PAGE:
Halter skittish mares - The Horse Forum
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post #1 of 13 Old 05-22-2017, 06:25 PM Thread Starter
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Halter skittish mares

I have acquired two mares that haven't been ridden or worked really in about a year. They follow like puppies when I have nothing in my hands, but run like the wind if I'm holding halters or lead ropes.
I have a tiny 30x30 pen attached to my barn, and my barn sits inside 6 fenced acres. Since the pen is too small obviously, today I pretty much followed them for 2 hours. I kept the ropes on my arm the whole time, except for when they started running, when I'd swing a lead rope and get them running. I can't keep them running though, not on 6 acres. So I'd wait for them to stop and look at me, I'd call to them, then start a slow approach. 2 hours later one finally came to me. I put on her halter, pet her for a few, then took the halter off and let her go. But the other horse didn't come over.
I went to try to approach the second, but she joined with the first (who I just released) and they ran off.
I don't know how to continue. If I only had one or the other, I would just stay the course, but with both I'm unsure. Do I just work on the first and hope the second comes round?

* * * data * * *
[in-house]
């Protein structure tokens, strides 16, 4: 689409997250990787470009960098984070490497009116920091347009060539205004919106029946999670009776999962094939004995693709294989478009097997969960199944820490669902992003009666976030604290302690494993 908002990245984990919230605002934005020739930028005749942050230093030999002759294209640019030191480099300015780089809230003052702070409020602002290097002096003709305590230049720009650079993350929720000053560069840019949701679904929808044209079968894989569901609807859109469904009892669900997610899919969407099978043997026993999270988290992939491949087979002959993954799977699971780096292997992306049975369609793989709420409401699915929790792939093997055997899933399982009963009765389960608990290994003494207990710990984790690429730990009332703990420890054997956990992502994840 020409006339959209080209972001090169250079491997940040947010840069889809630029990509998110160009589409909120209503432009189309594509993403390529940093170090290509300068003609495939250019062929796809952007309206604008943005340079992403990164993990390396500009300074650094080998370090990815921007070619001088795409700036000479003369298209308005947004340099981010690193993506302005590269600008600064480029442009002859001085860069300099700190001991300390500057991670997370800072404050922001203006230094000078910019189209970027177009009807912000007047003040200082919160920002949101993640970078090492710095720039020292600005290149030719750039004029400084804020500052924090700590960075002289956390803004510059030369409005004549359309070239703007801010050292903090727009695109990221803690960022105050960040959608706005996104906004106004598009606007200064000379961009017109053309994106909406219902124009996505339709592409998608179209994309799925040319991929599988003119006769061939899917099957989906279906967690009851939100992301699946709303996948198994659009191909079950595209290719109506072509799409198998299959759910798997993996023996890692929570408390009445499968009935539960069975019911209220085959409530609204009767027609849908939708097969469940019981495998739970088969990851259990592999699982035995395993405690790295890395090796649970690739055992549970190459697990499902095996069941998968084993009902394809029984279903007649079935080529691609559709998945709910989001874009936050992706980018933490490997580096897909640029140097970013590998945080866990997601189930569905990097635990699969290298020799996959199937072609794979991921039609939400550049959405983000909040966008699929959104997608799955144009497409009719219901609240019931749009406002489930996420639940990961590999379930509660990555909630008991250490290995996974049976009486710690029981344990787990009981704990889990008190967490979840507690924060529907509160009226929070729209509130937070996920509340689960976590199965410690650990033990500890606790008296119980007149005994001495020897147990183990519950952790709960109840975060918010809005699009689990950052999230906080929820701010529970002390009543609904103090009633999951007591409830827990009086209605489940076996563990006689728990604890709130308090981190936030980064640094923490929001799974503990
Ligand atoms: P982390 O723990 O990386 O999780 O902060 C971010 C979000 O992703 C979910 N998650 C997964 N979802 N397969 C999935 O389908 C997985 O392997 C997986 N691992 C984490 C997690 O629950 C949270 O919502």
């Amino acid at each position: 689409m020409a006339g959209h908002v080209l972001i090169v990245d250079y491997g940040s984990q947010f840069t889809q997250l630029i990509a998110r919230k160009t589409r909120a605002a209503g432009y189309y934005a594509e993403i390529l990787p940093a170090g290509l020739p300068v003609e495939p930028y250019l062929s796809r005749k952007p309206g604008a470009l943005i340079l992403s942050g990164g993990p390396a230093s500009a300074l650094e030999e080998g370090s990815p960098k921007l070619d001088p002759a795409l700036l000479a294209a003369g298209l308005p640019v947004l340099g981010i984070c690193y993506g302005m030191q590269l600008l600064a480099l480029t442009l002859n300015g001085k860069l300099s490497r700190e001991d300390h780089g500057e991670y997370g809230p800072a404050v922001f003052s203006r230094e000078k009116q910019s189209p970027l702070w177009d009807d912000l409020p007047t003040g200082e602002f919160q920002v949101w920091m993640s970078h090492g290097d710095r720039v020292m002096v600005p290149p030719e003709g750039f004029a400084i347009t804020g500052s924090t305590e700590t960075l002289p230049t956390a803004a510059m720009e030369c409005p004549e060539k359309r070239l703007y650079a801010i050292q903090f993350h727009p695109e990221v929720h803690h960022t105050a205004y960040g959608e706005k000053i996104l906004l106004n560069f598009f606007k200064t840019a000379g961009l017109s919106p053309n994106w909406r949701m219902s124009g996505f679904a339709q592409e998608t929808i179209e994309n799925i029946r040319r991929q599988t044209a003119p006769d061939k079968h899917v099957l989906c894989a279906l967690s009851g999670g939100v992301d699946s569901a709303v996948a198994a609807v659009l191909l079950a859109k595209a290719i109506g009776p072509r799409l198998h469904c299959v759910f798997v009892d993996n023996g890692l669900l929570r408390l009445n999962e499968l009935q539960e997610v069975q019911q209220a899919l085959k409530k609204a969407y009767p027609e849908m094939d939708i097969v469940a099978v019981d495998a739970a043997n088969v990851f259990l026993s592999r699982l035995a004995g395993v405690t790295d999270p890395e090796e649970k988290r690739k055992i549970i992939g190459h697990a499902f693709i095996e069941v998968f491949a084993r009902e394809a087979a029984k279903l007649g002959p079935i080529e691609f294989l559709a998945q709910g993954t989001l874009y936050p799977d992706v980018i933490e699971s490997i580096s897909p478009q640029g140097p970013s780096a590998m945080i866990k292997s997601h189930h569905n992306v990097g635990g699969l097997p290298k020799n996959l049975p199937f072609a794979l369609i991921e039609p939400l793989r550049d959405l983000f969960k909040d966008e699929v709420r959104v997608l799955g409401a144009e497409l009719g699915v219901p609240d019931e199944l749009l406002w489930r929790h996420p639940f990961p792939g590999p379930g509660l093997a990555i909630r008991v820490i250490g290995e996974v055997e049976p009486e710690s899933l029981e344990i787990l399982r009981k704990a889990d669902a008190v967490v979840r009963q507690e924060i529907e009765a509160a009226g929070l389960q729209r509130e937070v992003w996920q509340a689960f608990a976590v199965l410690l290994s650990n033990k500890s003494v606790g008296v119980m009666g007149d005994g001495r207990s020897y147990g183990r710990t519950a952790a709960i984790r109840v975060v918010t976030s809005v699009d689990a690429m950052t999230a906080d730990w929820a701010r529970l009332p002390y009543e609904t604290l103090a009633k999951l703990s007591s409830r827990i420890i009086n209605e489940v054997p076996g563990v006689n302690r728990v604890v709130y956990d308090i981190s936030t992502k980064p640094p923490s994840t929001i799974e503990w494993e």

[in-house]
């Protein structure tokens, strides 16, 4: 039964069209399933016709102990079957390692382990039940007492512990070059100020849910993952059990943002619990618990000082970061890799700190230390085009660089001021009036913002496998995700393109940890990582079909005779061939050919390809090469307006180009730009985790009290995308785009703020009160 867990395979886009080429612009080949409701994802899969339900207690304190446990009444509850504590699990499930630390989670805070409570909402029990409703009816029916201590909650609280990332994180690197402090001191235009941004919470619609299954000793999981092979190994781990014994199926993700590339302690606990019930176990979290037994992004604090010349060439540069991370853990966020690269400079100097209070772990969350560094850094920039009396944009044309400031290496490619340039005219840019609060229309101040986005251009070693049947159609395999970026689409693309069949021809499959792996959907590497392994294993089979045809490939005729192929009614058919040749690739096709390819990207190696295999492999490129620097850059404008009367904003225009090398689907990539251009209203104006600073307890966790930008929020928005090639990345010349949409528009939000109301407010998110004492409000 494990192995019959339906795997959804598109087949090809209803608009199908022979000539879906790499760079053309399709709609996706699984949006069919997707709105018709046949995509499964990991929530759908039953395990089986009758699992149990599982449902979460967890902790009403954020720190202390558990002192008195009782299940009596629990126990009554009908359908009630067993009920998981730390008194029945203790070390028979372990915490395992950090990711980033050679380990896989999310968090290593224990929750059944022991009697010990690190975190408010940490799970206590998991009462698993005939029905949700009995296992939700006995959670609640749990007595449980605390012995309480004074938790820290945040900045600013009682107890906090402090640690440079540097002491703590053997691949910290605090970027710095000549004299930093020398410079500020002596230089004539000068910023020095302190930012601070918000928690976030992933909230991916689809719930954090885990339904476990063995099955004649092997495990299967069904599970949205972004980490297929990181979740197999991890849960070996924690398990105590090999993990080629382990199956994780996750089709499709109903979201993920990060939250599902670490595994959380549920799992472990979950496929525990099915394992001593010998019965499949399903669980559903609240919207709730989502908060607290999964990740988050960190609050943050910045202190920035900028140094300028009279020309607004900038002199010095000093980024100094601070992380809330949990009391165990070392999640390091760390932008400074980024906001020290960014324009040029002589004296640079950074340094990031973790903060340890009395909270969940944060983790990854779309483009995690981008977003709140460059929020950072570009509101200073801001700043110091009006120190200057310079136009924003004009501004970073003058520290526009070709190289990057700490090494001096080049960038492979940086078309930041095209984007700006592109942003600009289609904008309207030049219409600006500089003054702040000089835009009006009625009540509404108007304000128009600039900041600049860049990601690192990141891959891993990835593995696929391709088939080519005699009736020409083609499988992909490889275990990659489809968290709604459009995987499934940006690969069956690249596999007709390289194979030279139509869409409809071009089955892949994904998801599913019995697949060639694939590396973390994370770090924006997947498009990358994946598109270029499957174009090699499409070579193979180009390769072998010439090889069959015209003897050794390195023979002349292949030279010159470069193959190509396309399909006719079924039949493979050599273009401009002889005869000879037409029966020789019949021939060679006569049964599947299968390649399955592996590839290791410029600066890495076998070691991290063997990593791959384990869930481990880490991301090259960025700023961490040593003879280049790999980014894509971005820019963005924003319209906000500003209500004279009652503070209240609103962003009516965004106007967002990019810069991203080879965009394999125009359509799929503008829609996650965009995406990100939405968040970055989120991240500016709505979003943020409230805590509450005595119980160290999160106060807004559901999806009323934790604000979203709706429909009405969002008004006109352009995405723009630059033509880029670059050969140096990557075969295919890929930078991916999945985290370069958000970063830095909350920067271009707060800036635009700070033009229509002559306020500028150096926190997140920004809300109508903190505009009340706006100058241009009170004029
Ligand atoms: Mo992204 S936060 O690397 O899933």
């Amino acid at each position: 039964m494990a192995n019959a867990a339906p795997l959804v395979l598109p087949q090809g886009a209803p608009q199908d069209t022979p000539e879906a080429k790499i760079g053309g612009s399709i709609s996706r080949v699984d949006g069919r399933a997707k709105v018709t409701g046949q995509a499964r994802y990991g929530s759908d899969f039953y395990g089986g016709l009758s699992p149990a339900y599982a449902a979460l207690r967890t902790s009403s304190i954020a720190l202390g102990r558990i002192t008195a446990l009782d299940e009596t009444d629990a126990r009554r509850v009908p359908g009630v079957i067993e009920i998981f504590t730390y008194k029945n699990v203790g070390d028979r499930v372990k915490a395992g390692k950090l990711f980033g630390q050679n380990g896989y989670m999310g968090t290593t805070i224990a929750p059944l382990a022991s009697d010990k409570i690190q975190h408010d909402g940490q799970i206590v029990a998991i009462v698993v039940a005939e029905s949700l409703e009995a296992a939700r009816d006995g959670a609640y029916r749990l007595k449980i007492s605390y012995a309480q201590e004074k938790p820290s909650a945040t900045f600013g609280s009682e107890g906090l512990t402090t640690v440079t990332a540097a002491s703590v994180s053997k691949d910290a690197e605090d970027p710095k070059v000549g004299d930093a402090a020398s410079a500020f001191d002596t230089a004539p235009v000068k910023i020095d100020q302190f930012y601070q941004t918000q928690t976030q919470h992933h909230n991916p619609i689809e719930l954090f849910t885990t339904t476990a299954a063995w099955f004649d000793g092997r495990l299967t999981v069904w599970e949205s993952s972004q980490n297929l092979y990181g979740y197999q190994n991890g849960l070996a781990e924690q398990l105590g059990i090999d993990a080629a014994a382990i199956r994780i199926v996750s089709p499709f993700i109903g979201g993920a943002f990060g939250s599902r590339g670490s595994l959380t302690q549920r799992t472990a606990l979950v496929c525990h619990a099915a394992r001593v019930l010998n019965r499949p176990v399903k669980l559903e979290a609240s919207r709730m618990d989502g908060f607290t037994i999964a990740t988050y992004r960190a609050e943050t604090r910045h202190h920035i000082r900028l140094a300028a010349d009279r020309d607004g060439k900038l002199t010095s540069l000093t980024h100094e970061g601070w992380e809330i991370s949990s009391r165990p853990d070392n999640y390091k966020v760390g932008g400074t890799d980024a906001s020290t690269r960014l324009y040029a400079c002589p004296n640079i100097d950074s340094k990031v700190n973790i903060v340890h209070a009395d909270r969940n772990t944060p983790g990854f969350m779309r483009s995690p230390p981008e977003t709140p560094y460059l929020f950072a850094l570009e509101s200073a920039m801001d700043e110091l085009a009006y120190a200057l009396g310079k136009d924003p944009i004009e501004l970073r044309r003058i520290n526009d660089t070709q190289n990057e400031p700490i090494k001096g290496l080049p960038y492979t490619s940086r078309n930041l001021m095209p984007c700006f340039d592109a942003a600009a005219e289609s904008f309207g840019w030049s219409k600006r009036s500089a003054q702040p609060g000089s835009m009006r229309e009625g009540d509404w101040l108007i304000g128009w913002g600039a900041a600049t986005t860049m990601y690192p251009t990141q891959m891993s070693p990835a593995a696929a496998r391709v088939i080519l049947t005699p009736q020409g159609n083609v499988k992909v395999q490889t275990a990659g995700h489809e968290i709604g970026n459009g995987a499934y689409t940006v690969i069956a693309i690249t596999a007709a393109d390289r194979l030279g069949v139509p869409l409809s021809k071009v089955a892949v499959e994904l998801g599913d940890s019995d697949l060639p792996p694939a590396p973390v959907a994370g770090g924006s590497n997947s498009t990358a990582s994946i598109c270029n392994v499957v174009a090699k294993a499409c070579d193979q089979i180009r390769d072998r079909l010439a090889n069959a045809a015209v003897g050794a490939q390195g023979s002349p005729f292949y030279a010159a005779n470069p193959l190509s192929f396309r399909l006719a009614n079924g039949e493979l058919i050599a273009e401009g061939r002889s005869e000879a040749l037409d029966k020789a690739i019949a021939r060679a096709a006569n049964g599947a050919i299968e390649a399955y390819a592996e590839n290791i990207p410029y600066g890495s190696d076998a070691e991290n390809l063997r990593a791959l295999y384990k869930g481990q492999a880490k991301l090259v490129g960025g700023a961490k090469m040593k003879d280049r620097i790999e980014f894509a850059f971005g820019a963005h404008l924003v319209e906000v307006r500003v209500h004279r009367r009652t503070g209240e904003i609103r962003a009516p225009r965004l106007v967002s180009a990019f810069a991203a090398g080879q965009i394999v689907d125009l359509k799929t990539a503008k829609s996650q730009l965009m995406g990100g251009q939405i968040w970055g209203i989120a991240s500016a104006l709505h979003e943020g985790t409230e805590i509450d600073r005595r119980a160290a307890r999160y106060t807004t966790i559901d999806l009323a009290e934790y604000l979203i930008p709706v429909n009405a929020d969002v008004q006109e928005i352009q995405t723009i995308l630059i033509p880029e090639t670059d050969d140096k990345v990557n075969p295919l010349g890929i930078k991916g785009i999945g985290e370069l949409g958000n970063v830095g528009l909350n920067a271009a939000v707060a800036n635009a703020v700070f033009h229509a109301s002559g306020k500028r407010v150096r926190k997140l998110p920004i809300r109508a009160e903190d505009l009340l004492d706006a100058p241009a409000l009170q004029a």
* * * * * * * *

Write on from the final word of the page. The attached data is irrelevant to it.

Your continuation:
Sorry for my newness, I'm trying to learn!
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post #2 of 13 Old 05-22-2017, 06:30 PM
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Tie the one up, then catch the second one, or even put number one into that pen with a little treat
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post #3 of 13 Old 05-22-2017, 08:15 PM Thread Starter
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I worry that separating them will only make them more anxious - So I think I'll try to tie her. Luckily it's the alpha (do horses have alphas?) of the two, so I'm hoping the other falls in. I had the farrier out a few days ago and had to lure them into the pen and halter them there, but I know that won't work for long. I'd rather get this out of the way now so we can work on other things!
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post #4 of 13 Old 05-22-2017, 09:12 PM
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Don't tie them unless you have a pole or a tree that won't break under their pressure and that you can safely tie to without the horse getting tangled in the rope. Tangled in the rope includes managing to get the rope wrapped around its neck.

Yes, even a herd of two has an alpha leader and the alphas can be cagey:)

If the horses don't pull back and fight once you catch them, roll up a binder twine and keep it in the palm of your hand. Once you get to the horse, quickly and quietly put the binder twine around the horse's neck (throat latch area), praise the horse and walk to where the halter is. Keep the twine on the horse until you get the halter on.

This means you have to be quick yet quiet and pretend you have suddenly grown a third hand, lollol It can be done, I've done it a thousand times over my life but it is hard to explain with nothing but a keyboard.

Also, you did the right thing to halter, then turn loose. If you can "play" with them every day, they won't know which day means a treat then work and which day means a treat then back to grazing.